Apache Boldness and Address.—The Papagoes.—A Fine Herd Stolen by One Apache.—An Officer's Horse Stolen.—Soldier Robbed of his Horse.—Necessity for Prudence.—Apache Games.—Sons-in-jah's Version.—Apache Ideas of Gambling.—Races at Fort Sunmer.—The Winners.—Manuelito, the Great Navajo Warrior.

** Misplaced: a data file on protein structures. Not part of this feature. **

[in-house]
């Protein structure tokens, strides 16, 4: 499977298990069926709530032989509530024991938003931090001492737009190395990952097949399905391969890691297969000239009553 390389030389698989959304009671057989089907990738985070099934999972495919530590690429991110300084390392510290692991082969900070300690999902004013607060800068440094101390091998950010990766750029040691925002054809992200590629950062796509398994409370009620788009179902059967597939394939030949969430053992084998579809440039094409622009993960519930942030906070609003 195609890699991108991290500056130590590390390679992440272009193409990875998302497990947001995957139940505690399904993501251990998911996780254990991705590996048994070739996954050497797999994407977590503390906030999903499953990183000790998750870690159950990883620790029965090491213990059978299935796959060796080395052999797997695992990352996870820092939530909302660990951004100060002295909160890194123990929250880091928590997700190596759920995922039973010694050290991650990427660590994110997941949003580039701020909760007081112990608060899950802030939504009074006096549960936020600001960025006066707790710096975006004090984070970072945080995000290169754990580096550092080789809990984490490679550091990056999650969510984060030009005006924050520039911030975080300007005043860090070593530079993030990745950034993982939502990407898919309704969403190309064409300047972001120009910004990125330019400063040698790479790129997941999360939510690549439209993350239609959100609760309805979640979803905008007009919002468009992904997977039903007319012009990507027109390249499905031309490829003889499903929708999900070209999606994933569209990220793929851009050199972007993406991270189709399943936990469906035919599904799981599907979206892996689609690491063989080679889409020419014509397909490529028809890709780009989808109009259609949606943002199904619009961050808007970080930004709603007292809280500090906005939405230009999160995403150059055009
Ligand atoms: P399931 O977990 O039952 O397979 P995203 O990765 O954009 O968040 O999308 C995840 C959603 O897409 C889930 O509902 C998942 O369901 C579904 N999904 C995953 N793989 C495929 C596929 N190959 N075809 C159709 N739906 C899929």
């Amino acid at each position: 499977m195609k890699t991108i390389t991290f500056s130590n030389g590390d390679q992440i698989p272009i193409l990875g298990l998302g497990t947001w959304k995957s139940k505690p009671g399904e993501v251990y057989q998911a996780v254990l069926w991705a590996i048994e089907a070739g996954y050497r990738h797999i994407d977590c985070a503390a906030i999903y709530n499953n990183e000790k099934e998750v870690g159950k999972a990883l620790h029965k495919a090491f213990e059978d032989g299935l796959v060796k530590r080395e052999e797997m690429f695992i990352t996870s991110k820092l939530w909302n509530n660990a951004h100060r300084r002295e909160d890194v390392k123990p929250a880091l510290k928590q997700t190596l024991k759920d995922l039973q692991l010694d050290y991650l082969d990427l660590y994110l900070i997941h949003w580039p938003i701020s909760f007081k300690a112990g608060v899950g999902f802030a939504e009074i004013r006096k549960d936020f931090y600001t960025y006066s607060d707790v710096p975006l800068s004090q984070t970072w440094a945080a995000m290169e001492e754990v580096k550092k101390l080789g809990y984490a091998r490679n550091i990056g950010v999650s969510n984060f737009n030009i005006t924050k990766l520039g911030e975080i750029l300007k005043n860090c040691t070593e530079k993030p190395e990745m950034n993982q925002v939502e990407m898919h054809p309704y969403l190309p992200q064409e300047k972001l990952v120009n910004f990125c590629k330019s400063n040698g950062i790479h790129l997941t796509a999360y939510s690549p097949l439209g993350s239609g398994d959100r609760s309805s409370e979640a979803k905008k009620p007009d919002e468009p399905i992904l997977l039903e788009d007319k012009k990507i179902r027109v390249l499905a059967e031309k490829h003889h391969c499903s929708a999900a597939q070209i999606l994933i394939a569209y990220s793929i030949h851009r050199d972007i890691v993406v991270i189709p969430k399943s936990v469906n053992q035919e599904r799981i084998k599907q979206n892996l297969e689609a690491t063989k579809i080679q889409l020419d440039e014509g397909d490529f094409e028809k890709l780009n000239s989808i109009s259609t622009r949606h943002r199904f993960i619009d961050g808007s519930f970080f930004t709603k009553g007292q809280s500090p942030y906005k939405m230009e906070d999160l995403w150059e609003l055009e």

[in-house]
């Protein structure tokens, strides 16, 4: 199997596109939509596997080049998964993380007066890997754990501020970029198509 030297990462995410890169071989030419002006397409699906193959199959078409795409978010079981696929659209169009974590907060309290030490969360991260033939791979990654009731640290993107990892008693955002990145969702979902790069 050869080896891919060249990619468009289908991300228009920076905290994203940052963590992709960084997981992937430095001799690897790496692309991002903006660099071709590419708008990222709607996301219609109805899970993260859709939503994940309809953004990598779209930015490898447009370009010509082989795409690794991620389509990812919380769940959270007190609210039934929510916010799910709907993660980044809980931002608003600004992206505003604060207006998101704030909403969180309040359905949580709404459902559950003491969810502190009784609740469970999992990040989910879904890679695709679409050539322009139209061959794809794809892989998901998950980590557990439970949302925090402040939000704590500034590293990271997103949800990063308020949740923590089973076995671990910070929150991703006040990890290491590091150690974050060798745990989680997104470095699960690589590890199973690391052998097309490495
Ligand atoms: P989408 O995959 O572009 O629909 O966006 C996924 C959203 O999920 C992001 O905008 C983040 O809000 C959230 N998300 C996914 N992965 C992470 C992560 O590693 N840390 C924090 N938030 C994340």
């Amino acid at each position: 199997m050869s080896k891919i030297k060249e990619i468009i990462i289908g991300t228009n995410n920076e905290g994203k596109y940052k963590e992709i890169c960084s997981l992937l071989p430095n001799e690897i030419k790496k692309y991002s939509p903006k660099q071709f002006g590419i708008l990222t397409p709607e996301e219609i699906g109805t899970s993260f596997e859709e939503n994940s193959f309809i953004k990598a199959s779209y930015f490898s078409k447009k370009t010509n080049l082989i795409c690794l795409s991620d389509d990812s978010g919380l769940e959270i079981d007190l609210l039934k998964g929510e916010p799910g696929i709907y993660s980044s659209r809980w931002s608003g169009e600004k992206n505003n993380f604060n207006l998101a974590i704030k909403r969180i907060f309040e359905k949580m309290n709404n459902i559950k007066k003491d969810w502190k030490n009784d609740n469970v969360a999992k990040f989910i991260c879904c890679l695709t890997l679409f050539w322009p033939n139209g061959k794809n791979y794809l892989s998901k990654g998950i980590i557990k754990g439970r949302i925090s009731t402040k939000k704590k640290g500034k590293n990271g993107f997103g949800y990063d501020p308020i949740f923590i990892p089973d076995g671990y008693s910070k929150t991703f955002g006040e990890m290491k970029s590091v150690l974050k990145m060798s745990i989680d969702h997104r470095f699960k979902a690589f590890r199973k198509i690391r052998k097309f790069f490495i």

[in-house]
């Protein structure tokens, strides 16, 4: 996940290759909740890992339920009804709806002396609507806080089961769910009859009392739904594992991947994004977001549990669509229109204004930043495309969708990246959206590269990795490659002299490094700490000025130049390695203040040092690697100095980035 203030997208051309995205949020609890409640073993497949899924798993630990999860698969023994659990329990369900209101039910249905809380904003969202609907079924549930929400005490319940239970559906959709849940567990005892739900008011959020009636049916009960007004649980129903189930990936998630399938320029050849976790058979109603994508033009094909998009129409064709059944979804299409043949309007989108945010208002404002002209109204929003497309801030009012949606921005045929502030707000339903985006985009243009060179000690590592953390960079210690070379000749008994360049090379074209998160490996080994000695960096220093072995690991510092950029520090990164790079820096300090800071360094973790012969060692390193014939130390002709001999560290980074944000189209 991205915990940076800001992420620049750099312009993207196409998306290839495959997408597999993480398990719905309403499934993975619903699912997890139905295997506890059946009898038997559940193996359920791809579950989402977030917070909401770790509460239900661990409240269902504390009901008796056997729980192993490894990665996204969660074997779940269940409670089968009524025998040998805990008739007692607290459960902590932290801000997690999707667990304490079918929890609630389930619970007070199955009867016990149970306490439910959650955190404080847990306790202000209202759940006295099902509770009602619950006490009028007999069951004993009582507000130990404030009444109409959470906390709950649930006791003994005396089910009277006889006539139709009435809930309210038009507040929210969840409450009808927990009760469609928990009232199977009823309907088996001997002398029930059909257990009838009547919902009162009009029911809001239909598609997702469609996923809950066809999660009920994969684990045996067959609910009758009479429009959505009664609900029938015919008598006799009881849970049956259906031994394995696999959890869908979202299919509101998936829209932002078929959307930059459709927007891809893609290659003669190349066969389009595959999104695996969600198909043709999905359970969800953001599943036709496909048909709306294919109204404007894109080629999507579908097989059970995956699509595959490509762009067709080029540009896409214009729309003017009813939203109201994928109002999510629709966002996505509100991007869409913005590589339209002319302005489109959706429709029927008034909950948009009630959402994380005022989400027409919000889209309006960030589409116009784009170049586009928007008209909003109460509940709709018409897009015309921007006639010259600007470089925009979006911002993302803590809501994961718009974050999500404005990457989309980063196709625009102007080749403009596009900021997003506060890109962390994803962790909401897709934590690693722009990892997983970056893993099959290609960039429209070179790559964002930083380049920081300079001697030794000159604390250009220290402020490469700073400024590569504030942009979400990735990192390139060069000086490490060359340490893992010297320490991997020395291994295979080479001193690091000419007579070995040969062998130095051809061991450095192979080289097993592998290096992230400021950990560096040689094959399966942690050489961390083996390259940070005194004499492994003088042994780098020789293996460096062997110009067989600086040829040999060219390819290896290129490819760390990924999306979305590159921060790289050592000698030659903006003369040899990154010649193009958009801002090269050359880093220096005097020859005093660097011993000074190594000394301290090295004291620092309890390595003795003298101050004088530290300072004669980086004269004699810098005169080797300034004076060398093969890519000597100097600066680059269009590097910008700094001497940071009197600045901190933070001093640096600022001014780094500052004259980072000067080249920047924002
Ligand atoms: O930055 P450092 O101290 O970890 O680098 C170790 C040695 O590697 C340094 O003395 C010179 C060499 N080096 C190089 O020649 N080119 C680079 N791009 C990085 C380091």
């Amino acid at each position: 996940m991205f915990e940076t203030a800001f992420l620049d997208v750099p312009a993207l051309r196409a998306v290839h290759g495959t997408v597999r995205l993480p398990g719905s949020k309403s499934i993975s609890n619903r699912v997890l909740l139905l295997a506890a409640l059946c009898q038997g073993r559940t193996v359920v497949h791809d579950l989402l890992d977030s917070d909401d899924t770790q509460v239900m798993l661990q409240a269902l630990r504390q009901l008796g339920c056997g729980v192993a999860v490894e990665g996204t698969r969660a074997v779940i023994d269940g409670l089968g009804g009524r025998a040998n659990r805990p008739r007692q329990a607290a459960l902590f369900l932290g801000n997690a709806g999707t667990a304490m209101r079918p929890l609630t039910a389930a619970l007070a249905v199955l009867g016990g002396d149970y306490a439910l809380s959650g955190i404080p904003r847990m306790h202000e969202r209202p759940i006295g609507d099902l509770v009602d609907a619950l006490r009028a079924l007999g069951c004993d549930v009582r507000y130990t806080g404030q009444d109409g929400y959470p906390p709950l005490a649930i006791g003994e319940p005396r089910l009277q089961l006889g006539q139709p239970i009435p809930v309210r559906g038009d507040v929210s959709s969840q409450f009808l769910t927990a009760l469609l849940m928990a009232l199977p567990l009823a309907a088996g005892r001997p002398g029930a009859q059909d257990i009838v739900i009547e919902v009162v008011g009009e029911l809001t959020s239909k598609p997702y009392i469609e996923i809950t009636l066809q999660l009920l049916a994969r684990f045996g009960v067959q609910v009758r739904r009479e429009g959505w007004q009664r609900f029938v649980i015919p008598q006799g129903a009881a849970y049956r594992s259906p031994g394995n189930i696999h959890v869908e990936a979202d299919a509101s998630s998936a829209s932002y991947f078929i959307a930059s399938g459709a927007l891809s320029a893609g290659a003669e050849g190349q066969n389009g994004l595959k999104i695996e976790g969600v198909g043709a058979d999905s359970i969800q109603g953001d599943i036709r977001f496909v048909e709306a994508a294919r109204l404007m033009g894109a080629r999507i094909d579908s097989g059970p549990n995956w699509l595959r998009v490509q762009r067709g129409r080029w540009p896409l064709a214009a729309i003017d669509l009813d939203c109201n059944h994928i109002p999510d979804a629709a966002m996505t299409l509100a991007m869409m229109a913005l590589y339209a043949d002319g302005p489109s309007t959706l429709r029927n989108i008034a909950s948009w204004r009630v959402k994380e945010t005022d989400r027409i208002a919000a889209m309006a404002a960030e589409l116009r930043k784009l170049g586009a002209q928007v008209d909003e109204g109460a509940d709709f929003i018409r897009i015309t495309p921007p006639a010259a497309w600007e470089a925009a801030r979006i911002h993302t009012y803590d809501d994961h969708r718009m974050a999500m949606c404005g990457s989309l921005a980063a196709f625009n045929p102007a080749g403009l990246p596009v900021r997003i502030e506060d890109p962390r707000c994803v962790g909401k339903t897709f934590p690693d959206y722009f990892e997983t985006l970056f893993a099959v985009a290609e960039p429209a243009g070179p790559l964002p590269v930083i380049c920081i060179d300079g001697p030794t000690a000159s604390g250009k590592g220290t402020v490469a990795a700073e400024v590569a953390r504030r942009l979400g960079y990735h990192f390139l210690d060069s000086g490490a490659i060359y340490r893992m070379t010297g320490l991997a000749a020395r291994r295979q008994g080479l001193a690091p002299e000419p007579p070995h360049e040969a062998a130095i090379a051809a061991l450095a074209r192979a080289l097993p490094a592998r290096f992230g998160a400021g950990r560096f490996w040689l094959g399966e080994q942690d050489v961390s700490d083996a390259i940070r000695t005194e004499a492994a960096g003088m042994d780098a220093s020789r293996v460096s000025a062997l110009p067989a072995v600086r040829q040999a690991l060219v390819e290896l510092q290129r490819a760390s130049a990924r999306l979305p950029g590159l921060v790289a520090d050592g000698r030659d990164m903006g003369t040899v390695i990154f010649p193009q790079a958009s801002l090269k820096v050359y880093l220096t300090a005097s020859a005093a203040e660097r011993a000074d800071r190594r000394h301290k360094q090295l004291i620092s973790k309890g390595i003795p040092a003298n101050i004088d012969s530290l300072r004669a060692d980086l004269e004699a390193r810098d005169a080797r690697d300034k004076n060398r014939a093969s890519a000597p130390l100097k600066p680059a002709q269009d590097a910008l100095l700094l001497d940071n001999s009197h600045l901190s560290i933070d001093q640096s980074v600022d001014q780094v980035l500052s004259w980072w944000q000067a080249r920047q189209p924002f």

The boldness and address with which the Apaches carry out their designs, and the crafty cunning they display when desiring to mislead their enemies, can be best illustrated by stating several notable occurrences. The horses of the two companies commanded by Captains McCleave and Fritz, of the First California Cavalry, had become thin and weak from long and active service, and needed rest and refreshment. For this purpose General Carleton ordered them to the Reventon, a large rancho near the town of Tubac; but finding better grass and superior camping ground near the town of San Xavier del Bac, the companies took up temporary residence at that place. San Xavier is principally inhabited by Papago Indians, and contains about fifteen hundred souls. The Papagoes are semi-civilized, and have always been friendly; but a deadly feud exists between them and the Apaches, who seize every opportunity to annoy, rob and murder those people. The Papagoes had a large number of horses which were grazed, in the daytime, near the town, and caught up at night for fear of their being stolen by the ever vigilant foe. When McCleave and Fritz arrived with two hundred troopers, and grazed their horses by night under a strong guard, the Papa-